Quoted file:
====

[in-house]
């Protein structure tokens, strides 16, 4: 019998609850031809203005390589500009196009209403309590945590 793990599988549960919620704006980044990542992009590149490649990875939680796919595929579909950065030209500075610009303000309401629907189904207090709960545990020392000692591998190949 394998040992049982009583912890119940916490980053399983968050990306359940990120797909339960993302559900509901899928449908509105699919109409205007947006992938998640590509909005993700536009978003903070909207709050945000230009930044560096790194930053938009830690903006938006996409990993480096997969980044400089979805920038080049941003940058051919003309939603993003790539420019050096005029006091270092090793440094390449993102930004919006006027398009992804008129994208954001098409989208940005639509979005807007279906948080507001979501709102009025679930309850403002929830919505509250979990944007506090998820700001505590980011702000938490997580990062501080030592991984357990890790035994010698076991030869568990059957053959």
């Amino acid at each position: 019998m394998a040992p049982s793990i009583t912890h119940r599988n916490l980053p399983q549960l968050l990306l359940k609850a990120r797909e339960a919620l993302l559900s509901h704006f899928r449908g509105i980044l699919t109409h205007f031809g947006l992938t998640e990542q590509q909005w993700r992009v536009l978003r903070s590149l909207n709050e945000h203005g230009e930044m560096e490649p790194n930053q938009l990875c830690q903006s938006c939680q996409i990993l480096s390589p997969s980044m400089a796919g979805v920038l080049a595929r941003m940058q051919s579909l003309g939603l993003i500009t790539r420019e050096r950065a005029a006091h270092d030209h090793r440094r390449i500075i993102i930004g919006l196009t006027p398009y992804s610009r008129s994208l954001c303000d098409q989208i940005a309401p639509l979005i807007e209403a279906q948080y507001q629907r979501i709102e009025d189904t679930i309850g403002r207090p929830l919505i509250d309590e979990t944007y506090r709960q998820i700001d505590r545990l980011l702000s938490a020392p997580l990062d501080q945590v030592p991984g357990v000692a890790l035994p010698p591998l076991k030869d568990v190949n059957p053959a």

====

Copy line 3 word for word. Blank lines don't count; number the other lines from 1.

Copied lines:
């Amino acid at each position: 019998m394998a040992p049982s793990i009583t912890h119940r599988n916490l980053p399983q549960l968050l990306l359940k609850a990120r797909e339960a919620l993302l559900s509901h704006f899928r449908g509105i980044l699919t109409h205007f031809g947006l992938t998640e990542q590509q909005w993700r992009v536009l978003r903070s590149l909207n709050e945000h203005g230009e930044m560096e490649p790194n930053q938009l990875c830690q903006s938006c939680q996409i990993l480096s390589p997969s980044m400089a796919g979805v920038l080049a595929r941003m940058q051919s579909l003309g939603l993003i500009t790539r420019e050096r950065a005029a006091h270092d030209h090793r440094r390449i500075i993102i930004g919006l196009t006027p398009y992804s610009r008129s994208l954001c303000d098409q989208i940005a309401p639509l979005i807007e209403a279906q948080y507001q629907r979501i709102e009025d189904t679930i309850g403002r207090p929830l919505i509250d309590e979990t944007y506090r709960q998820i700001d505590r545990l980011l702000s938490a020392p997580l990062d501080q945590v030592p991984g357990v000692a890790l035994p010698p591998l076991k030869d568990v190949n059957p053959a």